They are a a one-trick, one-eyed pony.
And so, when faced with something like human dignity, and the curious fact that we endowed with an inborn, innate sense of it, the darwinist brings out his pony. In a previous post, it went like this:
"Are you so lacking in imagination that you cannot see how emotional states like dignity, honour, integrity, and the ability to evaluate those in others would provide a survival advantage to large-brained primates living in complex hierarchical cultures? Why is that so hard to get?"
In other words, I am the dense one.
First off, I think the darwinian survival-advantage argument is very weak when applied to the concept of an indwelling sense of intrinsic dignity. It is a subtle effect painted on the canvas of our psyche that you have to sometimes look for. And it is easy to either miss it or ignored it. It is sublime.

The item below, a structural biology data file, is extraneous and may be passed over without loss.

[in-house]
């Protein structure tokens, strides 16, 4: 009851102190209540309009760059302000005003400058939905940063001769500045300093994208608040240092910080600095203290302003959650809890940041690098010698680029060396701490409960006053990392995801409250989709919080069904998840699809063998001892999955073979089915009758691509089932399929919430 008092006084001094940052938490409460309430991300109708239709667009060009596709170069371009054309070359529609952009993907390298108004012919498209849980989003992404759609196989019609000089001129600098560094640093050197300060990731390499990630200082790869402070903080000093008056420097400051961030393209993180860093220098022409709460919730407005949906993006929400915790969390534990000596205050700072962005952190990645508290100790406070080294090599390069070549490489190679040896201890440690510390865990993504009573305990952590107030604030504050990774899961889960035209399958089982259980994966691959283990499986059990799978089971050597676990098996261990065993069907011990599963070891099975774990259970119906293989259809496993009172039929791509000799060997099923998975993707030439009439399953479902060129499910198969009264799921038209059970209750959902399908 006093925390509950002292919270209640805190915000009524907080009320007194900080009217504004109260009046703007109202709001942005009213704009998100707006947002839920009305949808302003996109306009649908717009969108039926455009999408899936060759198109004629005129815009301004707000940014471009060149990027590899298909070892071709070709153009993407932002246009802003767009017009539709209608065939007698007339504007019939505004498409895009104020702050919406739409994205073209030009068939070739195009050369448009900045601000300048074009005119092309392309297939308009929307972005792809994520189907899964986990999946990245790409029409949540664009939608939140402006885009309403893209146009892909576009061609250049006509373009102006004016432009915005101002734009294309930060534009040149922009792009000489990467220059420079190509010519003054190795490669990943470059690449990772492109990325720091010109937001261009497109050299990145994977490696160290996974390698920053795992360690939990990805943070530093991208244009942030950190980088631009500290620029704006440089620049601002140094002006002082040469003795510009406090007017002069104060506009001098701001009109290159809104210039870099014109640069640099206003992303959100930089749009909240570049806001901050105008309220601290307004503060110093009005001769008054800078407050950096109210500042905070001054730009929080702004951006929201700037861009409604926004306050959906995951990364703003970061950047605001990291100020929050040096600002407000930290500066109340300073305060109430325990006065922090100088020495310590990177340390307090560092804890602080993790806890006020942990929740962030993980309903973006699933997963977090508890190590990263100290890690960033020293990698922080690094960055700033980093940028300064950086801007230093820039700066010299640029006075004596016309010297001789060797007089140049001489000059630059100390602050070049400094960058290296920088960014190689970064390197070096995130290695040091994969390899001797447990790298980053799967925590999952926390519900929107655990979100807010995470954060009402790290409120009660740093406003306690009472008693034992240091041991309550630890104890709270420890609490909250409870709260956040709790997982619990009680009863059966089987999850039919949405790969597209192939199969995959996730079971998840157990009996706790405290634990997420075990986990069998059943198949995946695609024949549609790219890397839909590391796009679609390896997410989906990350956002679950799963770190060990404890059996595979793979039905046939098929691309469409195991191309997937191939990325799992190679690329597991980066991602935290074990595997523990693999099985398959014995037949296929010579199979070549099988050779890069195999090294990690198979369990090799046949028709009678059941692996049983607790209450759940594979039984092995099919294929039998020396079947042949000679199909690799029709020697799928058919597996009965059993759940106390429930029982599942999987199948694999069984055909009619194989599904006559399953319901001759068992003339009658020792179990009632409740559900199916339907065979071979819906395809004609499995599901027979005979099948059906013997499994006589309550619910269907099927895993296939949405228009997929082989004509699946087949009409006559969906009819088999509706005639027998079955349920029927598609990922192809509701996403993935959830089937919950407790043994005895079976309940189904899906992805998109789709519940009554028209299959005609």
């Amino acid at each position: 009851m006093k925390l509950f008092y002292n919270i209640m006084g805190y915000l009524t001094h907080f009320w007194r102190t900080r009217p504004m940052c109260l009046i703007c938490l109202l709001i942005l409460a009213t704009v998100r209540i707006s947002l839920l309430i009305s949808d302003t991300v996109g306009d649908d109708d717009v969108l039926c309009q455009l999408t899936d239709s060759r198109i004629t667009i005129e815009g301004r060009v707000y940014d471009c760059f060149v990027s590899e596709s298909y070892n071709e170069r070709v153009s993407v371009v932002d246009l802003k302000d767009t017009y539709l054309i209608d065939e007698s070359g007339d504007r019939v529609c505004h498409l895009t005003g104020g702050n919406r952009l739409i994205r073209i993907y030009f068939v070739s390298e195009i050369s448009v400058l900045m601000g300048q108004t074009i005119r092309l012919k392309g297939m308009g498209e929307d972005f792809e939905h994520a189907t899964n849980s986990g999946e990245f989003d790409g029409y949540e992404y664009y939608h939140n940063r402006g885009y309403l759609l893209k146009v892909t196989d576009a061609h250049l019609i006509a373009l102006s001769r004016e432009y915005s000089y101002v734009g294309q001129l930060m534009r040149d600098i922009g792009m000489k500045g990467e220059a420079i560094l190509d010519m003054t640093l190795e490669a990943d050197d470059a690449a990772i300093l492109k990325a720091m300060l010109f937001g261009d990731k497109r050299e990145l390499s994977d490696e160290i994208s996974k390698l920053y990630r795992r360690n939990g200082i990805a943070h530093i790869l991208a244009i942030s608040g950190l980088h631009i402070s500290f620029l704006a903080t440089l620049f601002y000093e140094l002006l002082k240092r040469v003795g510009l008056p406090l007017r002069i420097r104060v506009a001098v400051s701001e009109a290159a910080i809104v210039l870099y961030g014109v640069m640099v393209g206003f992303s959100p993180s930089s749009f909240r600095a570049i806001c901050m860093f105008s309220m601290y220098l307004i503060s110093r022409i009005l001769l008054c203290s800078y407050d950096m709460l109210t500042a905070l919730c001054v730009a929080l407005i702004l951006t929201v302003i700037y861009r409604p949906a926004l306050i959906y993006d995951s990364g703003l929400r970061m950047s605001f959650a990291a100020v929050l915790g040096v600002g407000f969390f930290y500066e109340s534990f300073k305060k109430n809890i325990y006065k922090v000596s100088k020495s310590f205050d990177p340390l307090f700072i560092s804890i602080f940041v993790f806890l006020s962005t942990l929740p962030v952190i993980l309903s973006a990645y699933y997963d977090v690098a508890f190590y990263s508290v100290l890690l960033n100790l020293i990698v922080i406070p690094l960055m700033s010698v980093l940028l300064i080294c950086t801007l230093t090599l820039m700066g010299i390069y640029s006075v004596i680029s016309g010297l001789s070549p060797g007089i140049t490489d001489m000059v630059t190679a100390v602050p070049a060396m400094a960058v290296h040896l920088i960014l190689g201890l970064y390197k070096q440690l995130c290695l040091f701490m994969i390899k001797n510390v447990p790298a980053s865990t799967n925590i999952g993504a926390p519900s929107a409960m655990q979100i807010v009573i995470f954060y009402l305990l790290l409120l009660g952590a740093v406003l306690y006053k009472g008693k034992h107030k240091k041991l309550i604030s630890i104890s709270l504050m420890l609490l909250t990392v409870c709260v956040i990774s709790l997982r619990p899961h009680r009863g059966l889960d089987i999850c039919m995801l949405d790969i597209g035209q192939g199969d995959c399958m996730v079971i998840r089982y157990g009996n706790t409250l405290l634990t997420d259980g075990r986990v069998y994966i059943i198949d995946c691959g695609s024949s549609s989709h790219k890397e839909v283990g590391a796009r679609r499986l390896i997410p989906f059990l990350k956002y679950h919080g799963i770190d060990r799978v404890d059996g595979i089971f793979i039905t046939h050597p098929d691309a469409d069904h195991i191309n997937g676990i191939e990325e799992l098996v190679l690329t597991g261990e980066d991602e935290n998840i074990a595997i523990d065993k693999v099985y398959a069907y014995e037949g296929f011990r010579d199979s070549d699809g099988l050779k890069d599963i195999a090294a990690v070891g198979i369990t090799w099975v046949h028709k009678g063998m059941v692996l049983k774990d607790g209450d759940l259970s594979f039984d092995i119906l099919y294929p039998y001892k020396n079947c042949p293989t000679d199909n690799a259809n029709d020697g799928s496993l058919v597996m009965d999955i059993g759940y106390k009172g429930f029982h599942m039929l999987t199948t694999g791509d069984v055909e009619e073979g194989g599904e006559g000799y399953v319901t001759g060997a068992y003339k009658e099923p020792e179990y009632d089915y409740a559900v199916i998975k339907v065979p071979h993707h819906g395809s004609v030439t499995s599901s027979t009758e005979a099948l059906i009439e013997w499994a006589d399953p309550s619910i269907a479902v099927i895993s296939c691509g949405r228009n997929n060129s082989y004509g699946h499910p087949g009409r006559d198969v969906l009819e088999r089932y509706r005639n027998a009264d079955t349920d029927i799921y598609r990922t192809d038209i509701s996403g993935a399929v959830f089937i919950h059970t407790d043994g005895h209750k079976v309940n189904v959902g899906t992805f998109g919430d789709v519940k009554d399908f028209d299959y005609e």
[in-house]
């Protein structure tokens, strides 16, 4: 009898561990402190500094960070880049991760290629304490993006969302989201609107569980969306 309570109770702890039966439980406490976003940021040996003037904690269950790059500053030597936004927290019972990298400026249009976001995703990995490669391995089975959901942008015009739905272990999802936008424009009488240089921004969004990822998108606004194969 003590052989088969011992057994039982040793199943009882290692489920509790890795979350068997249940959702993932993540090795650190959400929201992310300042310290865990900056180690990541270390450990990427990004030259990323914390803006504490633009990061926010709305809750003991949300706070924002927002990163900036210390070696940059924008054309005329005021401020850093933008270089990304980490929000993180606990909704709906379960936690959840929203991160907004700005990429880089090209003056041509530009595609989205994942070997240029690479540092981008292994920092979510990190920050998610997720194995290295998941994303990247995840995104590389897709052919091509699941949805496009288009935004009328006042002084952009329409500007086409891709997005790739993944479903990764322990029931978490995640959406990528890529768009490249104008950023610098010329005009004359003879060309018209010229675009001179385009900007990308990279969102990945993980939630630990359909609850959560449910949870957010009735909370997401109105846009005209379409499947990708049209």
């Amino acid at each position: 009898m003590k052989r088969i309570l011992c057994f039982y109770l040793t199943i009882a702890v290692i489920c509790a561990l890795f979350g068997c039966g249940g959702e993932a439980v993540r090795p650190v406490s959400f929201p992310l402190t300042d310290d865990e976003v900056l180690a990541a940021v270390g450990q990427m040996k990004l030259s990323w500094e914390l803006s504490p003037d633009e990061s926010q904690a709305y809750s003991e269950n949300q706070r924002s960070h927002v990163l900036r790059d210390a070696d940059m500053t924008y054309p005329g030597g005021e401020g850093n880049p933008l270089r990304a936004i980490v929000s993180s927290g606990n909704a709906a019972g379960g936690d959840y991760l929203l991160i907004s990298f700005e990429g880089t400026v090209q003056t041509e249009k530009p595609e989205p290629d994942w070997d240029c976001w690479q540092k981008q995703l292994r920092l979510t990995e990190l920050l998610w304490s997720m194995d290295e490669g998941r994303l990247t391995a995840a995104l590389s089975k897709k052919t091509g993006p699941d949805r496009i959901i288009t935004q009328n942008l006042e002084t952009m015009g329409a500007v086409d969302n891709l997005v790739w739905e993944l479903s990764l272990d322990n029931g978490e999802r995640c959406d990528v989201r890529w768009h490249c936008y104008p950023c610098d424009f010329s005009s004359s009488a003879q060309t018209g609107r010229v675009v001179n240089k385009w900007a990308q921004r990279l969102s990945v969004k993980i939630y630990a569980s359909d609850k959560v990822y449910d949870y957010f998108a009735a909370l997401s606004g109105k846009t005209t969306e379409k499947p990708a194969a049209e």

But, the greater question is how a weakly intelligent, scratch that, un-intelligent process, which wouldn't have the first clue what dignity was if it rose up and bit it in the kidneys, could conspire to produce, let's call it, "the dignity effect" in humans. I mean, is there a darwinist out there that has the first clue?
Just one huge, incredibly lucky tweak, maybe? Is there an article out there in the literature entitled "How To Create The Sensation Of Dignity In 1,012 Simple Biochemical Steps".
I'd like to read it.
And that's the way the Ball bounces.